Coffee is bad for low sodium as the natural diuretic and natriuretic effects of caffeine may affect the sodium level of your body when you’re drinking coffee in high doses.

Though there is no evidence of concrete results stating that caffeine causes a fluid-electrolyte imbalance in the body, doses of caffeine beyond the recommended safety intake may lead to hyponatremia.

Hyponatremia is a medical condition that occurs when the blood sodium level goes down below 135 mEq/L. Most of the signs of hyponatremia are similar to the side effects of caffeine overdose. The common signs include nausea, headache, restlessness, seizures, loss of energy, muscle cramps, fatigue, etc.

So when you’re having these symptoms after caffeine consumption, it might be difficult to distinct out the differences between the two conditions.

If you’re already having issues with hyponatremia, it’s better to curb down caffeine consumption. Restriction in the use of fluids may help in getting better quickly. However, if your sodium levels are dropping more often then it’s better to take help from an expert.

How can I flush sodium out of my system fast?

Salt on a wooden spoon

Sodium is can be flushed out of your system through urination, however, urination not only excretes sodium but also takes the essential calcium from the body.

Calcium is essential for your body as it assists in building strong bones and teeth, sends and receives nerve signals, helps is maintaining a normal heartbeat, and relaxes the muscles.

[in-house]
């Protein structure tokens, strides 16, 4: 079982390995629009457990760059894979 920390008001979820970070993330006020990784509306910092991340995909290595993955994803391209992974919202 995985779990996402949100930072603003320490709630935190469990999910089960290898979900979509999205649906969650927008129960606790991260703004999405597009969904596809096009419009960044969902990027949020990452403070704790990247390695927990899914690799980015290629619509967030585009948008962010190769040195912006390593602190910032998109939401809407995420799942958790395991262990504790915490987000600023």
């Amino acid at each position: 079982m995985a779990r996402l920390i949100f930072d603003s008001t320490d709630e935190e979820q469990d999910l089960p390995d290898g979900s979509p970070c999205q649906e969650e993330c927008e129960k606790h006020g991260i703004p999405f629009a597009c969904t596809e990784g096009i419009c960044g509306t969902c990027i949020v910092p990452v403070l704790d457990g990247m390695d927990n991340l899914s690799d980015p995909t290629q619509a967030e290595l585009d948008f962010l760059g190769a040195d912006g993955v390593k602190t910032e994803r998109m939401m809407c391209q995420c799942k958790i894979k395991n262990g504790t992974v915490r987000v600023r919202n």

People who consume high sodium diet, naturally urinate more. This happens because the body tries to get rid of excess sodium through urine.

Moreover, the caffeine content can also deplete coffee when you’re low on a calcium diet. The overall diuretic effect of caffeine thus affects several nutrients of the body.

I’ll personally repeat that drink whatever you want but in moderation. Too much of any of the beverages won’t bring any magical benefits to your health.

In case you’re high on sodium, don’t consume too much caffeine to flush the excess sodium content. Go for the following steps for a better curative measure:

  • Have plenty of water, of course
  • Look for a diet rich in potassium
  • Go for a quick walk
  • Run on treadmill
  • Consult with a health care provider
Watch it out for some tips to get rid of the unwanted sodium in your body.

Does Tea Flush Out Sodium?

Tea can help you flush out excess sodium just like coffee.

Drinking tea not only provides a potent boost of antioxidants but also keeps you hydrated. You can drink 2-3 cups of tea. This will help you getting health benefits along with flushing out excess sodium.

Remember, tea also contains caffeine. So limit your intake to 2-3 cups.

Since tea is mostly made of water, it makes you urinate more to get rid of salt quickly. But in the case of people with high caffeine tolerance, more quantity of tea may be required to exhibit the diuretic effect.

You can simply make a more diluted version of the tea and infuse the water in the drink. The diluted fluid may help you in flushing the sodium better.

In Conclusion

Simply put, coffee doesn’t flush out the sodium. But the caffeine does.

Caffeine is a natural diuretic that can deplete any water-soluble mineral. To get rid of excess sodium, caffeine can act as a helping tool.

However, due to excessive flushing, the sodium level in your blood may significantly fall. This can affect regular excretory and cardiovascular functions.

This is why the ingestion of caffeine should be restricted beyond the safe quantity. There are also healthier ways to flush the excess sodium like consuming potassium-rich foods, having peanut butter or coconut water, getting better exercise, etc.

Opt for the healthiest choice possible and choose a balanced diet.